Program takes ‘stepped-care’ approach to curing cancer survivors of insomnia
The importance of good sleep habits has been reinforced by research and become well-known among the general public. Insufficient sleep has been linked to everything from depression and forgetfulness to heart disease risk and reduced immune function.
The effects can be particularly impactful to cancer survivors, many of whom are still rebounding from aggressive treatments, heightened anxiety and disruptions to their usual schedules. According to researchers from Dana-Farber Cancer Institute, as many as 30% of cancer survivors live with chronic insomnia.
“There are a lot of issues people bring to the table before they are diagnosed with cancer. I would say that a good number of patients I see were already bad sleepers before their cancer diagnosis, but never were treated for it,” Eric S. Zhou, PhD, attending psychologist specializing in the department of psychosocial oncology and palliative care at Dana-Farber, said in an interview with HemOnc Today. “Then they get diagnosed with cancer and are thrown into the deep end — dealing with everything from the anxiety around diagnosis to not sleeping well in the hospital, recovering from surgery, fatigue from radiation therapy, steroids that keep them awake, and hormone therapy that causes hot flashes. When you fit it all together, it’s shocking that some people go through the experience without developing insomnia.”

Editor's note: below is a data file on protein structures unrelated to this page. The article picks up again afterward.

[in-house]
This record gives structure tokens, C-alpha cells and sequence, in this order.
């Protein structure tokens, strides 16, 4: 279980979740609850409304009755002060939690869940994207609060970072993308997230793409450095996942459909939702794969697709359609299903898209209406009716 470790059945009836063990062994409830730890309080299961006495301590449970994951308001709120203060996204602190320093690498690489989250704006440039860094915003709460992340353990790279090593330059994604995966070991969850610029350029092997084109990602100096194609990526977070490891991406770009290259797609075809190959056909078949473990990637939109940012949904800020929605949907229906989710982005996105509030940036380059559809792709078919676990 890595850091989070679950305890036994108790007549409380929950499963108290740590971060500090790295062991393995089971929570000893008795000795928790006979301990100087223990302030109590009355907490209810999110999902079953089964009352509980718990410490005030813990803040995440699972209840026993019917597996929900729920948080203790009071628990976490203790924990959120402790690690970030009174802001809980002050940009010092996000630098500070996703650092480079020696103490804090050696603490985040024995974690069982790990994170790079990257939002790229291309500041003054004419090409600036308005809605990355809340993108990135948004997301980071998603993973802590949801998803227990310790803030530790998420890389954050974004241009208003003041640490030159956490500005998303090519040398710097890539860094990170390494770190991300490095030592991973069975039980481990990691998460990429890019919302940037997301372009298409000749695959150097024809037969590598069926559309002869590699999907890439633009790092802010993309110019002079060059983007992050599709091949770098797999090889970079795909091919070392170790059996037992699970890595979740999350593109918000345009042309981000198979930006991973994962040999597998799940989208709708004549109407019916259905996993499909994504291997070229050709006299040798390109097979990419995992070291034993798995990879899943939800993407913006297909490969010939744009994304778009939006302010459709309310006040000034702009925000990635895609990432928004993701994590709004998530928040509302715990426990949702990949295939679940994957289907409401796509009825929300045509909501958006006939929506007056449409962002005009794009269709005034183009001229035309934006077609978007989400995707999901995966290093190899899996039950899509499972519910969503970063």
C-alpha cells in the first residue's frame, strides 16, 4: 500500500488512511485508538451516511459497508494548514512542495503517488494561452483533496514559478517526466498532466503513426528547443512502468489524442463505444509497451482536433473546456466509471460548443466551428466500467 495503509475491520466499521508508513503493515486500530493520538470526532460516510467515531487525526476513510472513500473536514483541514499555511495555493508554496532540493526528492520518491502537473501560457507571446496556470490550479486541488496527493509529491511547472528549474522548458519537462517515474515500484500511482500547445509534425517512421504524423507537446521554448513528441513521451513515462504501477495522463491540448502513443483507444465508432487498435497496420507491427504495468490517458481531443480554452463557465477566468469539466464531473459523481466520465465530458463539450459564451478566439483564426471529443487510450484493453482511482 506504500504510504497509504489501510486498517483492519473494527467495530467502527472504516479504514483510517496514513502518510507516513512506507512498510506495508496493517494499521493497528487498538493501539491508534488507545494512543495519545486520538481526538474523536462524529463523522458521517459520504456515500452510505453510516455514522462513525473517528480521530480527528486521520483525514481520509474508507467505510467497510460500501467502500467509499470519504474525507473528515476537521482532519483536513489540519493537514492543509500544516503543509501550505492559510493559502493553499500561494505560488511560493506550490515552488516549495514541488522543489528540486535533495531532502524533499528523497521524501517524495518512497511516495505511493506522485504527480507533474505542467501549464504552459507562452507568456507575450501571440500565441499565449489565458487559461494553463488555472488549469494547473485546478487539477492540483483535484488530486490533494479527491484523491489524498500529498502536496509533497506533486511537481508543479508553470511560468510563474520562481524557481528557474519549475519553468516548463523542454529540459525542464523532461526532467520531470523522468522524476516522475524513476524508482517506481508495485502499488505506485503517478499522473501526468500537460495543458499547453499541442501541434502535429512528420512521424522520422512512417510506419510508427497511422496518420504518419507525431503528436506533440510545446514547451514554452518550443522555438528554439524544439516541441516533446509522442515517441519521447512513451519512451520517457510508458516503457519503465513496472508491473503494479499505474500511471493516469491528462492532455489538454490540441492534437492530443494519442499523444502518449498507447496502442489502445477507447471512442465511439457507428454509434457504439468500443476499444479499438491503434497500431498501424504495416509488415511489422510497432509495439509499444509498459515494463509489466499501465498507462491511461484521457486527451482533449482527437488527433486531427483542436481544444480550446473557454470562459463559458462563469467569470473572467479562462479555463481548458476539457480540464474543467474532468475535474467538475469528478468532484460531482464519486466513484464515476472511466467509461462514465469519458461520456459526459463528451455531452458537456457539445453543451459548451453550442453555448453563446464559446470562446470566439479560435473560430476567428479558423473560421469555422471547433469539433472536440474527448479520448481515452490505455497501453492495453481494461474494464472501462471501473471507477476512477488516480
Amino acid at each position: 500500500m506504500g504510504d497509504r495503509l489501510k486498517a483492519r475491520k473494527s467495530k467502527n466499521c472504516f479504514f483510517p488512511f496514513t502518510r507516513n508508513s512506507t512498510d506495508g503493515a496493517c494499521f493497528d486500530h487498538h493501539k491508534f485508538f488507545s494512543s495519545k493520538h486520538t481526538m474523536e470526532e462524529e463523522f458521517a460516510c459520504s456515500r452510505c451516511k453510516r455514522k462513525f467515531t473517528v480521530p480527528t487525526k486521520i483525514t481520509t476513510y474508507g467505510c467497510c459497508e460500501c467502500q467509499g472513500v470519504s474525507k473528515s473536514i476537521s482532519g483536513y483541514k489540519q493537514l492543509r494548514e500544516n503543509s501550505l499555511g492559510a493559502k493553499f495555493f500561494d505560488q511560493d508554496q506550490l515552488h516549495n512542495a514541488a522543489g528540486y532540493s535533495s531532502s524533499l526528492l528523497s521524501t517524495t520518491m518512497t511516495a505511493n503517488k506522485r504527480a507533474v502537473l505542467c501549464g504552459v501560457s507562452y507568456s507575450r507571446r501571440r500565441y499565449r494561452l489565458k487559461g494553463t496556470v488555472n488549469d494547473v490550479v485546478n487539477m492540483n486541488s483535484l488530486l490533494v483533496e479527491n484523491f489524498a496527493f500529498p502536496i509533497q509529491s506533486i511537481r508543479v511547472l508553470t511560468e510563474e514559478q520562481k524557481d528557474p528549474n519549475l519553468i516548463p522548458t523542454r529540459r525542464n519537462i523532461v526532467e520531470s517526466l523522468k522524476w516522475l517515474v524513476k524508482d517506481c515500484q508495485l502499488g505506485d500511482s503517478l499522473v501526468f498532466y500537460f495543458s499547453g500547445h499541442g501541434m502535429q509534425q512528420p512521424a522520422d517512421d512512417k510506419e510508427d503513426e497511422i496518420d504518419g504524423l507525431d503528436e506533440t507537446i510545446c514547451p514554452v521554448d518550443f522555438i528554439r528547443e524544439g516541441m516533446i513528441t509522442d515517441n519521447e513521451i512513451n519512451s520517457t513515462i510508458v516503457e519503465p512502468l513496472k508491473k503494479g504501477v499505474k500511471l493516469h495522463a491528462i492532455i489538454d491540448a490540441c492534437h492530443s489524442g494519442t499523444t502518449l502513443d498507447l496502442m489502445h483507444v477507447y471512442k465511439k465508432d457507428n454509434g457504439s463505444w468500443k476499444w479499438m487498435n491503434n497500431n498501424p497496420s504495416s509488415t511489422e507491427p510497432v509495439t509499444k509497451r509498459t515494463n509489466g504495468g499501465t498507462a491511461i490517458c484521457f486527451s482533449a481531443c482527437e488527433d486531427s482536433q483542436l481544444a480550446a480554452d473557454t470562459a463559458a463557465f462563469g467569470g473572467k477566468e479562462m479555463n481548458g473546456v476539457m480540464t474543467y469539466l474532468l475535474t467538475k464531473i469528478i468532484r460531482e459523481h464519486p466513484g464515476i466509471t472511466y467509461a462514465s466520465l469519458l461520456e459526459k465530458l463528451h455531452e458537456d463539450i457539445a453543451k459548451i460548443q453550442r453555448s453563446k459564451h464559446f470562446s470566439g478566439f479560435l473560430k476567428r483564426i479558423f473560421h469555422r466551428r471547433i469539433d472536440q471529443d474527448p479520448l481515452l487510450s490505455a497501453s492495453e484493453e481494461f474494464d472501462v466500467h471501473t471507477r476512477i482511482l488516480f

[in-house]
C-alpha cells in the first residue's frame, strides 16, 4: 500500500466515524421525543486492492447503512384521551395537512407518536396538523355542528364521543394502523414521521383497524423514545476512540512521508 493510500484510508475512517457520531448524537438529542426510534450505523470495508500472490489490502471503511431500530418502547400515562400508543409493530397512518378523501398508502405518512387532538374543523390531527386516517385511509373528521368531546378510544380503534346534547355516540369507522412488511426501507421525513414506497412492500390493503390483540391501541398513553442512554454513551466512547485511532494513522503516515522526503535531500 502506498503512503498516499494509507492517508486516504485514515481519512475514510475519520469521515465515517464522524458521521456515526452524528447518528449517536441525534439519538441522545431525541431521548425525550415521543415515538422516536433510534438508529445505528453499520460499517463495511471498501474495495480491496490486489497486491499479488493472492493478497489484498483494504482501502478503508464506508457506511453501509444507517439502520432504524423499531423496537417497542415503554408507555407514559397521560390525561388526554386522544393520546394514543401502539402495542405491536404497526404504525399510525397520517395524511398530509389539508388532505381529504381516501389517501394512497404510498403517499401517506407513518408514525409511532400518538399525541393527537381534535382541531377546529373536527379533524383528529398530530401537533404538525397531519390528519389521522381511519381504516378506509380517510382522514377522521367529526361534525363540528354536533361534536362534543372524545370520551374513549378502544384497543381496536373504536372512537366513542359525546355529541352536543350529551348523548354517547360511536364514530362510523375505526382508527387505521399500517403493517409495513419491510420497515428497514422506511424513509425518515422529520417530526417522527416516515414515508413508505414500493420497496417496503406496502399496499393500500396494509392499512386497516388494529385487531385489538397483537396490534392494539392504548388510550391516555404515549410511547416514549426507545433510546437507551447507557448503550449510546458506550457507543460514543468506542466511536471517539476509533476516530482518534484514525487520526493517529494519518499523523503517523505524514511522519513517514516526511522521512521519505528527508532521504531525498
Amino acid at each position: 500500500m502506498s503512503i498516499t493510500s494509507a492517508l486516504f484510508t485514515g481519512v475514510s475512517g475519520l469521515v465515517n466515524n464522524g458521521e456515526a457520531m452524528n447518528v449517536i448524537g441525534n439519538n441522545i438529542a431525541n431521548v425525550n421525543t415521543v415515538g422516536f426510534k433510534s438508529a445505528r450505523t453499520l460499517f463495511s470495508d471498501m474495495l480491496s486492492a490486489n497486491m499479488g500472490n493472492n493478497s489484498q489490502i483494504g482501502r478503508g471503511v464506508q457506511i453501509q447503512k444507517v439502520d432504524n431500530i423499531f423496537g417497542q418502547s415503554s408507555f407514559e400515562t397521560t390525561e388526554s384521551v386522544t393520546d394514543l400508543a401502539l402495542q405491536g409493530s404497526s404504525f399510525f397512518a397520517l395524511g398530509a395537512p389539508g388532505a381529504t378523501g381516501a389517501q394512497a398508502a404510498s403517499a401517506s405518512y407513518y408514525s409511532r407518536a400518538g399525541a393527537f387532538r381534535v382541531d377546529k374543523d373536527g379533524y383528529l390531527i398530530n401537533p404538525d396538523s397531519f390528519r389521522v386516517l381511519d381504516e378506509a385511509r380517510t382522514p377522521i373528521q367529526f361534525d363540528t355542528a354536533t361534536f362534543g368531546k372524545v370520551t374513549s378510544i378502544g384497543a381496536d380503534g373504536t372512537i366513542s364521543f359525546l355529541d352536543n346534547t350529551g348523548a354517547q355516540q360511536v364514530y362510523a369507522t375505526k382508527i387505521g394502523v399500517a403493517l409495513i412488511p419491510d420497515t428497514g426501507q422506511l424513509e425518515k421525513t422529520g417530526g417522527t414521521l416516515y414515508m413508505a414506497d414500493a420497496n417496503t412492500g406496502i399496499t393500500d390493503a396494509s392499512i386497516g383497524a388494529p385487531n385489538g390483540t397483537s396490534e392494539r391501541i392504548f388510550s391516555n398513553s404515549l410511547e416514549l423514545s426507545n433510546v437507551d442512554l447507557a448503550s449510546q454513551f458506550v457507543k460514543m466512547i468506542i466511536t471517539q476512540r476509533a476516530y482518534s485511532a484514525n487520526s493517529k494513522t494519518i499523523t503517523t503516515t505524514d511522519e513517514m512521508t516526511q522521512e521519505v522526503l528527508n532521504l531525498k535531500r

Many cancer survivors continue to grapple with chronic insomnia for years after successful treatment. Zhou spoke to HemOnc Today about a stepped approach he and his colleagues developed to address this pervasive problem.
Question: What prompted you to investigate chronic insomnia among cancer survivors?
Answer: It was a marriage of opportunity and need. In graduate school and during my fellowship, I helped patients and survivors deal with quality-of-life issues. When I was on residency, I had the privilege of working with someone leading the field of behavioral sleep medicine, Donn Posner, PhD, CBSM. During my post-doctoral fellowship at Dana-Farber, I realized that there was a significant clinical need here, and that I had a skill that could possibly help them.